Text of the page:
While complying in the information is was also noted the many of the listed properties had multiple offers for sellers to choose from with many sales prices above the asking price.

If your considering selling and want results, give Hallmark a call!

208-928-SOLD

Residential Market Summary • April 2013

Below is a complete market summary for all residential properties listed and/or sold in the Sun Valley Idaho MLS

More detailed reports are available by request.

Sun Valley Idaho Residential Market Summary

US Home Prices Up 10.5 Pct. in Past Year – Idaho Ranks 4th

WASHINGTON — A survey shows U.S. home prices rose 10.5 percent in March compared with a year ago, the biggest gain since March 2006.

Core Logic, a real estate data provider, said Tuesday that annual home prices have now increased for 13 straight months. Prices are rising in part because more buyers are bidding on a limited supply of homes for sale.

Idaho ranked 4th at a 14.5 percent gain

Prices increased in 46 states over the past year — 11 of them posting double-digit gains. And when excluding distressed sales, which include foreclosures and short sales, prices rose in every state. A short sale is when a home sells for less than what is owed on the mortgage.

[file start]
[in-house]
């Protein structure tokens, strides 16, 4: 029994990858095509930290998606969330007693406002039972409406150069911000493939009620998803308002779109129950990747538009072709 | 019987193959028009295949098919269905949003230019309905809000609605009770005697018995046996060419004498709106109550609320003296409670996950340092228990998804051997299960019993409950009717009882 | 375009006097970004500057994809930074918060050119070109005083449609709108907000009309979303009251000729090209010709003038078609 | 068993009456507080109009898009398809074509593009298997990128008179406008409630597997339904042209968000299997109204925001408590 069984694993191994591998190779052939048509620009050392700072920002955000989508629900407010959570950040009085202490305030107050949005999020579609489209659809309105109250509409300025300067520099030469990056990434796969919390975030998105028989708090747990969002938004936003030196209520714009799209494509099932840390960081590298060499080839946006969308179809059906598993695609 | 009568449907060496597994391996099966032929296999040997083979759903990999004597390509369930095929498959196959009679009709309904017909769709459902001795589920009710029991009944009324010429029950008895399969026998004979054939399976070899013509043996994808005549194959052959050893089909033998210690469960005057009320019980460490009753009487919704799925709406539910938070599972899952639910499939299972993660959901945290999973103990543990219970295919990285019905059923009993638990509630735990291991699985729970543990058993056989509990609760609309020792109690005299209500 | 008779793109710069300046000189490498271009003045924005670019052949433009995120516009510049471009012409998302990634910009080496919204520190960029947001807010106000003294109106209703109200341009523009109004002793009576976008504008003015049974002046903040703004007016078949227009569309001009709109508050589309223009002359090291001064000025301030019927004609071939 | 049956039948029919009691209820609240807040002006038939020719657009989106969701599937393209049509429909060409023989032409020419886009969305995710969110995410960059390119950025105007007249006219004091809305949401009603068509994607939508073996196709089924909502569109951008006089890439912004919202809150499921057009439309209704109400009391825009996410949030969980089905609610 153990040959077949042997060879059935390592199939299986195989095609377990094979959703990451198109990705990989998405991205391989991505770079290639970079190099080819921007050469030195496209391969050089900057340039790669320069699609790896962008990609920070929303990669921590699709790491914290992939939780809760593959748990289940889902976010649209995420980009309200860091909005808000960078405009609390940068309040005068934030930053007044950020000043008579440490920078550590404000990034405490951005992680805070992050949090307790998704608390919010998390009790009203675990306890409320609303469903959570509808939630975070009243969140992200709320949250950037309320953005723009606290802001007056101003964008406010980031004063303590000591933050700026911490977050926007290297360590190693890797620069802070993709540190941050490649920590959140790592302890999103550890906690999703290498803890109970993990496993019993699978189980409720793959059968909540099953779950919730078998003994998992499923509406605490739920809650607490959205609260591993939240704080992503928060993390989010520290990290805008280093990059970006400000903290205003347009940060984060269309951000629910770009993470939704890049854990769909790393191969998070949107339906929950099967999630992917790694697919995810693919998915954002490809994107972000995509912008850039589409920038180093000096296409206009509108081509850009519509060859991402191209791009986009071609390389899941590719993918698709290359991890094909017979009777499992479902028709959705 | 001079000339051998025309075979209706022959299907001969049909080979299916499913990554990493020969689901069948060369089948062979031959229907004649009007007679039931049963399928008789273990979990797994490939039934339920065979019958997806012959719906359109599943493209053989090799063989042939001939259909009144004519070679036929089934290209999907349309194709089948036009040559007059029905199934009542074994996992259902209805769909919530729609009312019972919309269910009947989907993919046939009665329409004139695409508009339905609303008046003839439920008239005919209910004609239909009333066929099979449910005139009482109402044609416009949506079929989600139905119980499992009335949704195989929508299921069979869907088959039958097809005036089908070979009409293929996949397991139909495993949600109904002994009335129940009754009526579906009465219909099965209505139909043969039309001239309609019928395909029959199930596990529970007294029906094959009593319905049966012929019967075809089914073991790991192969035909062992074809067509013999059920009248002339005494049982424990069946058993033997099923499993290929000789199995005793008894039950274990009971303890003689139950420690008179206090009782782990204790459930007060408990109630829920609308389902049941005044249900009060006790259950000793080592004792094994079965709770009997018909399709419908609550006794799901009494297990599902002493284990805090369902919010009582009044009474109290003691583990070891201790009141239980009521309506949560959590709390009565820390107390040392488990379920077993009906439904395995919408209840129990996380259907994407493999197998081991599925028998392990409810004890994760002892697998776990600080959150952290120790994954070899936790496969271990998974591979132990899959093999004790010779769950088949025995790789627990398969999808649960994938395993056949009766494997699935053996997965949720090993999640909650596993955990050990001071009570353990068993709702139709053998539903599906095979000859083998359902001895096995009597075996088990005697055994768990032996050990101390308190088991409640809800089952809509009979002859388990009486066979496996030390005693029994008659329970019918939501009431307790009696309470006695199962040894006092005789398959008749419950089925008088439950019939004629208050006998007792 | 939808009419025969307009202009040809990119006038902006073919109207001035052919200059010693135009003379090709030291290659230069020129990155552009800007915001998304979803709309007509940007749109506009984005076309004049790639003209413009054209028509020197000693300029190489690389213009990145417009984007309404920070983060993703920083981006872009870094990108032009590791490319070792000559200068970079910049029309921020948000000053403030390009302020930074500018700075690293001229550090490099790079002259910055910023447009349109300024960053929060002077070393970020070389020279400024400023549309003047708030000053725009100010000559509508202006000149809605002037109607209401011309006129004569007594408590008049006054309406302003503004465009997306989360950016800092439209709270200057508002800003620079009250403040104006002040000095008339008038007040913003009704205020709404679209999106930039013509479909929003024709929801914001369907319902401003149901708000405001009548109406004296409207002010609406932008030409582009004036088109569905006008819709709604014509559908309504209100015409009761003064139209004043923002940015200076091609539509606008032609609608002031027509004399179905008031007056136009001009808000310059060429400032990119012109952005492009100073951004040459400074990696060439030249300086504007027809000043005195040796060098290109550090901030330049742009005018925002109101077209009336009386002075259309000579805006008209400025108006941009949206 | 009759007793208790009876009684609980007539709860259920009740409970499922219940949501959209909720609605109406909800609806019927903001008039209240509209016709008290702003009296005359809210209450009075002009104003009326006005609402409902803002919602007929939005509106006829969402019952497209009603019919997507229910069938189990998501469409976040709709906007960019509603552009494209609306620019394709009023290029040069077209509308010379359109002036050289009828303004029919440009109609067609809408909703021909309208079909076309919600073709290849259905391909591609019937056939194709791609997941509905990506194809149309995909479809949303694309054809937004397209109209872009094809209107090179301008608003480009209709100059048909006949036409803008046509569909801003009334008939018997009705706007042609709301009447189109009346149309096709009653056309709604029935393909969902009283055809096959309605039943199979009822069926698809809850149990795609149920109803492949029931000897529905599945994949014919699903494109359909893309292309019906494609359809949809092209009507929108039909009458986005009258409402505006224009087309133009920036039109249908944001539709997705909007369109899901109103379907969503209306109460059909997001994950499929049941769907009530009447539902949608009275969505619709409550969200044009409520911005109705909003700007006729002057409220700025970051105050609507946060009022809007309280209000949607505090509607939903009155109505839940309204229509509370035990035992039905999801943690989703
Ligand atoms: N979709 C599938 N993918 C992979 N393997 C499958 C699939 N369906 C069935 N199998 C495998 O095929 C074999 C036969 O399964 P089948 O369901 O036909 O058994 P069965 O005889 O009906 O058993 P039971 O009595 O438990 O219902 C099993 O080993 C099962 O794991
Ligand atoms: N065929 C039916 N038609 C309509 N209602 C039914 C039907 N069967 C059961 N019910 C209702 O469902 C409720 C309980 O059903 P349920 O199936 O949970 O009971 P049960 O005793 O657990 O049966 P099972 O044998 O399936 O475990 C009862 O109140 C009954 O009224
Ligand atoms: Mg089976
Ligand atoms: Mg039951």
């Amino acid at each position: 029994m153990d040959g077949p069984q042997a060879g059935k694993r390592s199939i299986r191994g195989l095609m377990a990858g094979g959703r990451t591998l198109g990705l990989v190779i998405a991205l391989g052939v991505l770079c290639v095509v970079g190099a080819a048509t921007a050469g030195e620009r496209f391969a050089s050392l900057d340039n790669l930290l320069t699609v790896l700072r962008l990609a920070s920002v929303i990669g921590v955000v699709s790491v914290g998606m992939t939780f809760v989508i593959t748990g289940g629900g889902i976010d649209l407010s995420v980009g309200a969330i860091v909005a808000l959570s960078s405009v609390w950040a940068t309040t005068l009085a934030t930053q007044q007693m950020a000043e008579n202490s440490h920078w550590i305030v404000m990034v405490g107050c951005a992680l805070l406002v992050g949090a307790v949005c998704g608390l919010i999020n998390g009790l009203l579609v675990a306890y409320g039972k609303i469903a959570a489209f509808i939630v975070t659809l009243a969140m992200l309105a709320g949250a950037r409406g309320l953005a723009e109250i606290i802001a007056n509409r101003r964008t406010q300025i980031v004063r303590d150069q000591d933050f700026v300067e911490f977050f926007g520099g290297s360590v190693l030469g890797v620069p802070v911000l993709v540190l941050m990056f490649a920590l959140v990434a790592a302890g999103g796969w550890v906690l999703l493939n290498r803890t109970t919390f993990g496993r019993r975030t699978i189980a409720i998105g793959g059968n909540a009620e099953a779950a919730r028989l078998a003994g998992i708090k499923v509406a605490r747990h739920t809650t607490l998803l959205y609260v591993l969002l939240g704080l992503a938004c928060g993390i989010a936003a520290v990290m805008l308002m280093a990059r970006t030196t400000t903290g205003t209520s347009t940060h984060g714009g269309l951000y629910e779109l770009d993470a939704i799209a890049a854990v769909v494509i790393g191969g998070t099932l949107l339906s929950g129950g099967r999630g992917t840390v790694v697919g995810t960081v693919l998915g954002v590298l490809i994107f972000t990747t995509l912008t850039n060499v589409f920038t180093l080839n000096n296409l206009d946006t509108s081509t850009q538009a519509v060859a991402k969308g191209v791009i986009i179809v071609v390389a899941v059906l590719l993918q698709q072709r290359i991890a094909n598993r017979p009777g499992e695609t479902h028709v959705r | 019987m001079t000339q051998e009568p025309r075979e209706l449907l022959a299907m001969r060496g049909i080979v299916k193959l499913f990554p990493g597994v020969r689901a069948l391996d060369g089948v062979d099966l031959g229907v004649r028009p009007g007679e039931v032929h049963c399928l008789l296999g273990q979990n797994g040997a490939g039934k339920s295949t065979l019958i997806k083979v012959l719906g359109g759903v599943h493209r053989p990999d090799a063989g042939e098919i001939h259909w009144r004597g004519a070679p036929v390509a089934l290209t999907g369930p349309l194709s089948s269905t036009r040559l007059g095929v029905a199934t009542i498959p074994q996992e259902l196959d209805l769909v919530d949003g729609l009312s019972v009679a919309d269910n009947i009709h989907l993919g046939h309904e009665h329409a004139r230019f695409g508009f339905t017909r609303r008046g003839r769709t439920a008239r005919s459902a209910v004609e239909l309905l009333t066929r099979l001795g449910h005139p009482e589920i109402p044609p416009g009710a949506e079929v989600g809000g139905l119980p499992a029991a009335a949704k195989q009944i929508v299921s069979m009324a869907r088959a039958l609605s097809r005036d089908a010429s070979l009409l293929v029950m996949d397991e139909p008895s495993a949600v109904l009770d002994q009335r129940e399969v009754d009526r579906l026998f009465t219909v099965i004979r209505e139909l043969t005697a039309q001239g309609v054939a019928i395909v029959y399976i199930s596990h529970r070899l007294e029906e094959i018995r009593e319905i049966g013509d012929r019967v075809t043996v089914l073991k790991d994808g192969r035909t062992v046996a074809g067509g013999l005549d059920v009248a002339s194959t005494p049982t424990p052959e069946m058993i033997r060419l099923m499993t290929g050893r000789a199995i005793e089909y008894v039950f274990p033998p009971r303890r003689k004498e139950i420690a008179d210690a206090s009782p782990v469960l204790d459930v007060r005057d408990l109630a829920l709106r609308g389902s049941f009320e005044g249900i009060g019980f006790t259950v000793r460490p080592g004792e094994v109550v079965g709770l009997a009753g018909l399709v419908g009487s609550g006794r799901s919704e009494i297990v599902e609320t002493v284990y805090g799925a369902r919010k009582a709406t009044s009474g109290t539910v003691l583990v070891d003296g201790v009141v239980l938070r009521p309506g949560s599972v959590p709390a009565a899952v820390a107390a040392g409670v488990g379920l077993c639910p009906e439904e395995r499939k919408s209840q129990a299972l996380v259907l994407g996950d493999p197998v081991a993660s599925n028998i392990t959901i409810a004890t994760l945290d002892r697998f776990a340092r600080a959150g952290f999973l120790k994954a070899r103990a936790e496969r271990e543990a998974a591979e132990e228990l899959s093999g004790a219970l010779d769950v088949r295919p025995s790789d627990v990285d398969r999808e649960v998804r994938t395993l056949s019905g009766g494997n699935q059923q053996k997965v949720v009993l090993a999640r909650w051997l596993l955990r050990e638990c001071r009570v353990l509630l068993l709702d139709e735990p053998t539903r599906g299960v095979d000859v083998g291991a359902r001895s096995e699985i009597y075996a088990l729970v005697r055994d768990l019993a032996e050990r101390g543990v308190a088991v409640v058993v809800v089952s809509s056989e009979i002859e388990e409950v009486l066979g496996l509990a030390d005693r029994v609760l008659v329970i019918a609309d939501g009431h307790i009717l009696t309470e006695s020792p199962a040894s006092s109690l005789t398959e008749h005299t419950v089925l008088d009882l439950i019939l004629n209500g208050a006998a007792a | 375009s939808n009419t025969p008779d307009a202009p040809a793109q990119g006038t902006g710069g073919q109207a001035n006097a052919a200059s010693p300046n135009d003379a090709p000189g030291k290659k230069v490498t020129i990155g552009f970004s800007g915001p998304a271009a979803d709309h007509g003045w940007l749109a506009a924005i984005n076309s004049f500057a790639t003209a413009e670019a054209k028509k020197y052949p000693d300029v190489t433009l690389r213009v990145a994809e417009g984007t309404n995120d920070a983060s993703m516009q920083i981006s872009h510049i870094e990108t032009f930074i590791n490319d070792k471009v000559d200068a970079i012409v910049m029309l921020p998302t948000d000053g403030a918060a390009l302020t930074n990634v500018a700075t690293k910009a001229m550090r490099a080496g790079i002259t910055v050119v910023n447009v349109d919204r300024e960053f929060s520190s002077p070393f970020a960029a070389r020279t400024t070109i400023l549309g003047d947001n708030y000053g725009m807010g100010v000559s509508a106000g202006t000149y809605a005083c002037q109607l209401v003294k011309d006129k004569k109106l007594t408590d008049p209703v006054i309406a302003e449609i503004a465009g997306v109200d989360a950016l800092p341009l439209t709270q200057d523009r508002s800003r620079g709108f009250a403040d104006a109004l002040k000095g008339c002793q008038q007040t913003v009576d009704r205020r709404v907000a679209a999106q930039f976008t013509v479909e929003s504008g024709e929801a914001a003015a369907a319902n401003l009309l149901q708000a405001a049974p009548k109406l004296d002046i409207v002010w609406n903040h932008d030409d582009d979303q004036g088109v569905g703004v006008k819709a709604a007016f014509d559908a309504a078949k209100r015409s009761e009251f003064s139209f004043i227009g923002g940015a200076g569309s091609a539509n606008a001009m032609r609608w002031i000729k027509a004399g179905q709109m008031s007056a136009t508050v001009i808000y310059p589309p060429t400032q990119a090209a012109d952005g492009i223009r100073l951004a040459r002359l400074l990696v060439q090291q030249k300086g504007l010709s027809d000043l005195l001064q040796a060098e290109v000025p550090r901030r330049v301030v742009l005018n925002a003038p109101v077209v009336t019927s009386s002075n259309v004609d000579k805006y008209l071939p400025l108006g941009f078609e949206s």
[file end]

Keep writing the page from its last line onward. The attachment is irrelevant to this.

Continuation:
Nevada led all states with a 22.2 percent annual gain. It was followed by California (17.2 percent), Arizona (16.8 percent), Idaho (14.5 percent) and Oregon (14.3 percent).

Home prices also rose 1.9 percent in March from February, signaling a solid start to the spring buying season. And 88 of the 100 largest cities reported price gains compared with a year earlier, down slightly from 92 in February.

Prices in Phoenix rose 18.8 percent in March from a year earlier, the largest gain of any city. Los Angeles, Riverside, Calif., Atlanta and Houston posted the next largest gains.

Steady job creation and record-low mortgage rates have boosted home sales and construction in the past year. More demand, along with a limited supply of homes for sale, has pushed prices higher.

The number of homes for sale fell nearly 17 percent in March compared with a year ago. That supply would be exhausted in about 4.7 months at the current sales pace. That’s below the 6 months of supply that is typical in a healthy market.

Rising home prices can help sustain the housing rebound and lift the economy. More potential homebuyers may seek to purchase a house before prices rise further. And homeowners are more likely to put their houses on the market once they expect a good price.

Higher home values also boost Americans’ overall net worth. That can encourage consumers to spend more, driving more economic growth. Consumer spending accounts for roughly 70 percent of economic activity.

SOURCE: Associated Press

US Home Prices Rise Most Since May 2006